Wednesday, December 9, 2015

Skate misery: Street Sk8er (PS1)

Street Sk8er (PS1, 1999)

The dismal reviews for the recent Tony Hawk's Pro Skater 5 were sort of depressing because the early games are near-perfection in what they attempted. Not that there's been a decent entry in the series in some time - but for seemingly purely marketing reasons, Activision decided to revive the original naming scheme. That makes it sting so much worse, I guess. So when I dug out the older games in some weird nostalgia-stroking therapy, I was surprised by just how damn good the first game is. Oh, and it those nostalgia chords all right; the last time I felt so 1999 was when I re-played the dismal Sonic Adventure (told you I'm a sucker) and watched the first Matrix film in the same weekend.

But tucked away in the back of my mind was the distant memory of some other skateboarding game on PS1... not that I forgot the title; even as a 5th grader that "8" struck me as particularly dumb. But still, it was 1999, and skateboarding was the pinnacle of cool for any young, healthy boy. To be honest, I didn't give any number of shits about skateboarding itself; it was the fashion and culture that surrounded it... the Vans, the graffiti, the obnoxiously catchy ska-pop-punk music that was so en vogue then. Street Sk8er gets that right at least - our cover hero even has a Fred Durst goatee.


That's the extent of what this game does right, if we can even call it that. It was the kind of game I played - 11-year-olds will be 11-year-olds - knowing it wasn't particularly good. A demo disc, probably from the defunct Official Playstation Magazine, gave me my first taste of Neversoft's Tony Hawk magic, and so I settled for this garbage while I eagerly awaited the former's release in the fall of 1999 (a most magical time that also included the Dreamcast launch and Final Fantasy VIII - both on my birthday).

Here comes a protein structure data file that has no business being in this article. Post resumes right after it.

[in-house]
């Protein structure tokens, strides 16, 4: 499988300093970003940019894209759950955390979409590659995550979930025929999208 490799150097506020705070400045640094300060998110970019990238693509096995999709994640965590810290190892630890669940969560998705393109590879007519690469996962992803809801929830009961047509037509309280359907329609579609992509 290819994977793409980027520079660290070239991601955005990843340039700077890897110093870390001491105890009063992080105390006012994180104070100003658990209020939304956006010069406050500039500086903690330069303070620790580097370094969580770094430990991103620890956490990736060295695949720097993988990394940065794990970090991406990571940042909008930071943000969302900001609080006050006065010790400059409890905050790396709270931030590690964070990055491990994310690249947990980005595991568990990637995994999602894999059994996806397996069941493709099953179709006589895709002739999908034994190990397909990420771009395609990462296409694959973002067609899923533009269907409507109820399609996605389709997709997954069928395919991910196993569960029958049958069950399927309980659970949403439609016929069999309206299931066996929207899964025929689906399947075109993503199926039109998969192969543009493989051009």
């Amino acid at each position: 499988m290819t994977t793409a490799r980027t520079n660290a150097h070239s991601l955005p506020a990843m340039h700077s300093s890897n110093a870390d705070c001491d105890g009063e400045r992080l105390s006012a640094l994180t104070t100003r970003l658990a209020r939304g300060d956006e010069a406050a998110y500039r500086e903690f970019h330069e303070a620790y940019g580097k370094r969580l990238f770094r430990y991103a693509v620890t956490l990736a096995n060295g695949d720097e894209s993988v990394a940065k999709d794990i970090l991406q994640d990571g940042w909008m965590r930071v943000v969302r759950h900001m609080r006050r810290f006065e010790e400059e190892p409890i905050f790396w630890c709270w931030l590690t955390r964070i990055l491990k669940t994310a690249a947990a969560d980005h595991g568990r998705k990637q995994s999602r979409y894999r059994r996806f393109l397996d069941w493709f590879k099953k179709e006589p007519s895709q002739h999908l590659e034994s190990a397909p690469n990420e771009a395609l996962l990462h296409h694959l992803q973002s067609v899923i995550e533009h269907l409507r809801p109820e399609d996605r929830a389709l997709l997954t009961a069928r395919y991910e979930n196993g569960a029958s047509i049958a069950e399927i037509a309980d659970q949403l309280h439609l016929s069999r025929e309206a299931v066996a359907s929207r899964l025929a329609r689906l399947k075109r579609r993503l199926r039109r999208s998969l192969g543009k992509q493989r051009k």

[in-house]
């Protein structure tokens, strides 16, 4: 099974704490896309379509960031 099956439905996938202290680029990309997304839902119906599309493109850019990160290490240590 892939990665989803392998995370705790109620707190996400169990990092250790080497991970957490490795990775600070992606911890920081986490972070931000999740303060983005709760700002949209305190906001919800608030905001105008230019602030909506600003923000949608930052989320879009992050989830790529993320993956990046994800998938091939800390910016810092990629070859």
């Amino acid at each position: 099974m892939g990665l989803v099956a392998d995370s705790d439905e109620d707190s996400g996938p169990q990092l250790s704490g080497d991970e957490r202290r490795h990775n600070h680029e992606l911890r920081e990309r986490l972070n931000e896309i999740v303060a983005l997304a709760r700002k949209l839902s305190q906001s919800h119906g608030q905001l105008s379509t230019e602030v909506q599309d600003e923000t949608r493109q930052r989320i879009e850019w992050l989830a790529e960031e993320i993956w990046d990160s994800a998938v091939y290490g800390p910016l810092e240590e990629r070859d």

Playing it now, it's the sort of game that feels like an arcade port - I mean that in a bad way. The tricks are so limited and rudimentary to perform that it feels like - well, it feels like this:


Except it's not an arcade port, and there is no skateboard controller. And it looks like pretty much every other third-rate PS1 game - muddy textures and shoddy animation. I'm not sure the tricks matter all that much, though. The game goes like this: you pick your skater, and start down a course. I mean "course" in the sense of a track, not so unlike Tony Hawk's "Downhill Jam" level. There's a timer, with checkpoints giving more (again, that arcade feel). You perform your everyday skateboarding tricks - you know, like standing triple backflips - on either half-pipes or ramps.


Speeding through a level won't net enough points to pass. Not reaching the end in time results in failure. But your leftover time generally accounts for 25% of your total score. The entire crux of the game, then, is trying to hit some sweet spot between using your time to perform tricks, and getting through the course with time left on the clock. Easier said than done, when the slightest bump knocks you on your ass, and the basic jumping mechanic is faulty. "Tricks" really only amount to jumping off a ramp or pipe - the timing is pretty finnicky - and hitting a directional button at the same time.



I guess it speaks to the quality and ingenuity of what Neversoft did with its Tony Hawk games... even now I can't help but try a 720 kickflip+grab trick, land into a manual over to the next rail and grind it out. Clearly I'm playing the wrong game. Street Sk8er, though, has no place in history, except as the first dedicated skateboarding game for the Playstation. If you're into that sort of thing, the soundtrack at least is full of artists you might hear in a Quiksilver outlet store. Me, I can't bring myself to hate it as much as I should - but that's nostalgia for you.


All screenshots are my own. Top Skater image from Arcade Museum. Box art from GameFAQs

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